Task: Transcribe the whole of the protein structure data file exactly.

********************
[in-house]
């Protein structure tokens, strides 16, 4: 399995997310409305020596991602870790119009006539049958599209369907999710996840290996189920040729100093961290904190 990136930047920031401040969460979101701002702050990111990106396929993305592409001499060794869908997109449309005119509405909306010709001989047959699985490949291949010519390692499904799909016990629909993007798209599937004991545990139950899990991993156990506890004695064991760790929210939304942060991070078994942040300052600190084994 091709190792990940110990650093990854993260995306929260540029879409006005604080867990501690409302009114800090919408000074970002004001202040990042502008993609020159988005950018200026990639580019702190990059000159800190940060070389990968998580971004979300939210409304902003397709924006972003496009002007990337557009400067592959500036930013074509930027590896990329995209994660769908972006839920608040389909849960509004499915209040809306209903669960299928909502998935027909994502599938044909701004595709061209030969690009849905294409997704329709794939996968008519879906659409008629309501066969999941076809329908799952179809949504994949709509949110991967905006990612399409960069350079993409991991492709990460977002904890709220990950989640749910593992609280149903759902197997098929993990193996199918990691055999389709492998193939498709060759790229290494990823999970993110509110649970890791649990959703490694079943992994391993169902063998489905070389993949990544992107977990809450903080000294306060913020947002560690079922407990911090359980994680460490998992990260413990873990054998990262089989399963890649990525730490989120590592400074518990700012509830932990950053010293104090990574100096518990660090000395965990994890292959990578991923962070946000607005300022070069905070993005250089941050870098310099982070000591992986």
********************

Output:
[in-house]
């Protein structure tokens, strides 16, 4: 399995997310409305020596991602870790119009006539049958599209369907999710996840290996189920040729100093961290904190 990136930047920031401040969460979101701002702050990111990106396929993305592409001499060794869908997109449309005119509405909306010709001989047959699985490949291949010519390692499904799909016990629909993007798209599937004991545990139950899990991993156990506890004695064991760790929210939304942060991070078994942040300052600190084994 091709190792990940110990650093990854993260995306929260540029879409006005604080867990501690409302009114800090919408000074970002004001202040990042502008993609020159988005950018200026990639580019702190990059000159800190940060070389990968998580971004979300939210409304902003397709924006972003496009002007990337557009400067592959500036930013074509930027590896990329995209994660769908972006839920608040389909849960509004499915209040809306209903669960299928909502998935027909994502599938044909701004595709061209030969690009849905294409997704329709794939996968008519879906659409008629309501066969999941076809329908799952179809949504994949709509949110991967905006990612399409960069350079993409991991492709990460977002904890709220990950989640749910593992609280149903759902197997098929993990193996199918990691055999389709492998193939498709060759790229290494990823999970993110509110649970890791649990959703490694079943992994391993169902063998489905070389993949990544992107977990809450903080000294306060913020947002560690079922407990911090359980994680460490998992990260413990873990054998990262089989399963890649990525730490989120590592400074518990700012509830932990950053010293104090990574100096518990660090000395965990994890292959990578991923962070946000607005300022070069905070993005250089941050870098310099982070000591992986």